The uncertainty over whether or not conservative forces in Iran will throw their support behind incumbent Mahmud Ahmadinejad's bid for a second presidential term is dissipating.
On April 25, a coalition of 14 conservative and clerical parties and groups announced that they will indeed support Ahmadinejad's candidacy in the June 12 presidential election.
Coalition secretary Habib Asgarowladi said the group has "conveyed [to Ahmadinejad] some concerns" on the part of the clergy and political personalities.
"But the consensus is," he added, "that, under current conditions, Mr. Ahmadinejad best represents the thoughts and beliefs of the Imam [the founder of the Islamic republic, the late Ayatollah Ruhollah Khomeini] and the Supreme Leader [Ayatollah Ali Khamenei]."
Under the Islamic republic's constitution, the supreme leader has the ultimate decision-making power in all major political and strategic issues. Ahmadinejad has not yet officially registered to run for a second presidential term.
Supreme Leader's Backing
Over the past few months, some conservative political figures who supported Ahmadinejad four years ago have voiced concern and criticism of his policies, especially regarding his management of the economy and the government administration.
Ahmad Ghabel, a political analyst from Tehran, tells RFE/RL's Radio Farda that it appears that Ahmadinejad now has the final and full support of Khamenei as the sole candidate of the conservative "principlists."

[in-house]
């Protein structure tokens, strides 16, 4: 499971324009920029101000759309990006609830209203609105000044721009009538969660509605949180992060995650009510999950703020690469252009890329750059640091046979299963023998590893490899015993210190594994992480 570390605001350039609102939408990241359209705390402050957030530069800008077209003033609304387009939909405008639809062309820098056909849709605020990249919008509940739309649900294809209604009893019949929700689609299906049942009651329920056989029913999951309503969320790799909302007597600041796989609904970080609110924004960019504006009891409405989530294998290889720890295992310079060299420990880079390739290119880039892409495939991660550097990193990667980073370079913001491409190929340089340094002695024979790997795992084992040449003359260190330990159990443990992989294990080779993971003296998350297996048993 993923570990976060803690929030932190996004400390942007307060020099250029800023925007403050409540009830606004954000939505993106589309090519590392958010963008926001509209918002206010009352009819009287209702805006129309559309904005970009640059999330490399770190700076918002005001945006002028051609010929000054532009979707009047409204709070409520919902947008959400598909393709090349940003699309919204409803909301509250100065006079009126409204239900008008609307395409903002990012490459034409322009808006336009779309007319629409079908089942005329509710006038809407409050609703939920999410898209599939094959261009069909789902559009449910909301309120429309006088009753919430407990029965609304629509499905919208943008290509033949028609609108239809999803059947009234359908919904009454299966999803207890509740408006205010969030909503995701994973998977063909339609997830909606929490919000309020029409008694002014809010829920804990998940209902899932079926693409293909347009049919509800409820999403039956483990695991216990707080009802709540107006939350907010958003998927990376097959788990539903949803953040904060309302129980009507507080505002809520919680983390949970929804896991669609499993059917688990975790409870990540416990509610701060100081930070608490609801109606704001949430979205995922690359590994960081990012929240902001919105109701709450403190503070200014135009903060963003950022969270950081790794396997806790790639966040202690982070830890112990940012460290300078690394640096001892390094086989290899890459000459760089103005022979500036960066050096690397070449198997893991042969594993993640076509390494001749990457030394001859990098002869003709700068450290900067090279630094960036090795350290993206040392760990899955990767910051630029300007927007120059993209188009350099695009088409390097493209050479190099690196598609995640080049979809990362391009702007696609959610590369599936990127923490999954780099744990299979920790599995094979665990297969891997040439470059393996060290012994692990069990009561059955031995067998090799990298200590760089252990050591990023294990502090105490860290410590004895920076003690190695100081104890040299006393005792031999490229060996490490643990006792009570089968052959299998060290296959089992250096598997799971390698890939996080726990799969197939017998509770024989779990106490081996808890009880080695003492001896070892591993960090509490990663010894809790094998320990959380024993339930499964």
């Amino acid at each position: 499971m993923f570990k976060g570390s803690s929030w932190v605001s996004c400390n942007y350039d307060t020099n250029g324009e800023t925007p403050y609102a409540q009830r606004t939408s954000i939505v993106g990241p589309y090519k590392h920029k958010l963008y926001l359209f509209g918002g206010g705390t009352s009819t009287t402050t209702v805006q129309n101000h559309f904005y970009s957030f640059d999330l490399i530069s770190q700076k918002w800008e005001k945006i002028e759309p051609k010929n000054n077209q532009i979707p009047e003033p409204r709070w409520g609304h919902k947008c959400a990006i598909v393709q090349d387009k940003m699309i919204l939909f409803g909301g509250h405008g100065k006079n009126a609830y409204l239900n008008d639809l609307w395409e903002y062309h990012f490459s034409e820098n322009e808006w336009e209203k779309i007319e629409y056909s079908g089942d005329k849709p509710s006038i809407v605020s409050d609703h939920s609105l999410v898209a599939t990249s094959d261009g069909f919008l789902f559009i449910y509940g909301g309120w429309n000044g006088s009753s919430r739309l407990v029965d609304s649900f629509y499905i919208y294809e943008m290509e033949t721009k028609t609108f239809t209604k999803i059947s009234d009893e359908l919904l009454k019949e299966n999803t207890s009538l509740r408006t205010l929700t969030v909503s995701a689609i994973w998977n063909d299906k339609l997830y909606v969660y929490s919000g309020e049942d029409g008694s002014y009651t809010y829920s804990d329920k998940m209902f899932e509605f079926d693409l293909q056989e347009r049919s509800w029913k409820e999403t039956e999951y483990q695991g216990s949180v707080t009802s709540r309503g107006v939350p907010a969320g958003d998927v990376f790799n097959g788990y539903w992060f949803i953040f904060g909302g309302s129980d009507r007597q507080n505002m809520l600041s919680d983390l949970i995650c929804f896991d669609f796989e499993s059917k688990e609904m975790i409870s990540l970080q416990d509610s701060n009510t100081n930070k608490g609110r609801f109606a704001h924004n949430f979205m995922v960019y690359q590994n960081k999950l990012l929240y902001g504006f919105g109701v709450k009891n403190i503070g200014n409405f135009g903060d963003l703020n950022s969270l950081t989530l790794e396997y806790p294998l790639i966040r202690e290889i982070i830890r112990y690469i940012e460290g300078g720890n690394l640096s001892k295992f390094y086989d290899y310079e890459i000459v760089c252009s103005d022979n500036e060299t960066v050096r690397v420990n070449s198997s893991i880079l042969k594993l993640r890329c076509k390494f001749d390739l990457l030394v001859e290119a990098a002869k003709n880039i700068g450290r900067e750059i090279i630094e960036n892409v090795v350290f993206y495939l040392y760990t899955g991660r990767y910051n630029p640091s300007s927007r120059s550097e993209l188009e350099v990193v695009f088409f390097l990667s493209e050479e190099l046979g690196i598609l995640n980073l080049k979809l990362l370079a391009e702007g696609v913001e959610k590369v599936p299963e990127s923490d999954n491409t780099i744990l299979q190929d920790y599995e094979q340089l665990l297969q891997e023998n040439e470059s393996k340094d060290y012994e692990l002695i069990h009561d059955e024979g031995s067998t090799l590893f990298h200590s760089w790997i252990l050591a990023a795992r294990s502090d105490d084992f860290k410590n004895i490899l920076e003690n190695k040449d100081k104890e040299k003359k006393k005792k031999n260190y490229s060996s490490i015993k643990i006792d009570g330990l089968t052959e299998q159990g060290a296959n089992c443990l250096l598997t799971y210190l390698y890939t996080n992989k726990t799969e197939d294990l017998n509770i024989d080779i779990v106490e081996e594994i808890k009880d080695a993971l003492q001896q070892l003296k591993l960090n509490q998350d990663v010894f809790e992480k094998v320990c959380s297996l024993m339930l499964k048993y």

"If the principlists could sense Ayatollah Khamenei's doubts on Ahmadinejad's candidacy or any leaning on his [Khamenei's] side toward a different person," Ghabel says, "somebody else from among the principlists would certainly enter the stage."
All the same, some conservative groups and individual politicians who are staunch supporters of the supreme leader, such as the Militant Clergy Association and parliament speaker Ali Larijani, have not yet made any clear statement about their preferred candidate.
A professor at the University of Tehran, who asked to remain anonymous, agrees that Khamenei appears to have made up his mind and "Ahmadinejad seems to be the one."
"I believe that in the inner circle of the supreme leader, they think [U.S. President Barack] Obama has not taken yet any concrete conciliatory action, and with the threat of harsher sanctions against Iran, they believe the new U.S. administration is basically following the Bush policies with nicer words," the professor says.
"A hard-line and aggressively anti-Iranian government has come to power in Israel," he adds. "And look at the situation in Pakistan and the worsening violence in Iraq. Khamenei doesn't want to send a pigeon to confront hawks in the region in the next four years."
Abbas Djavadi is associate director of broadcasting with RFE/RL. The views expressed in this commentary are his own, and do not necessarily reflect those of RFE/RL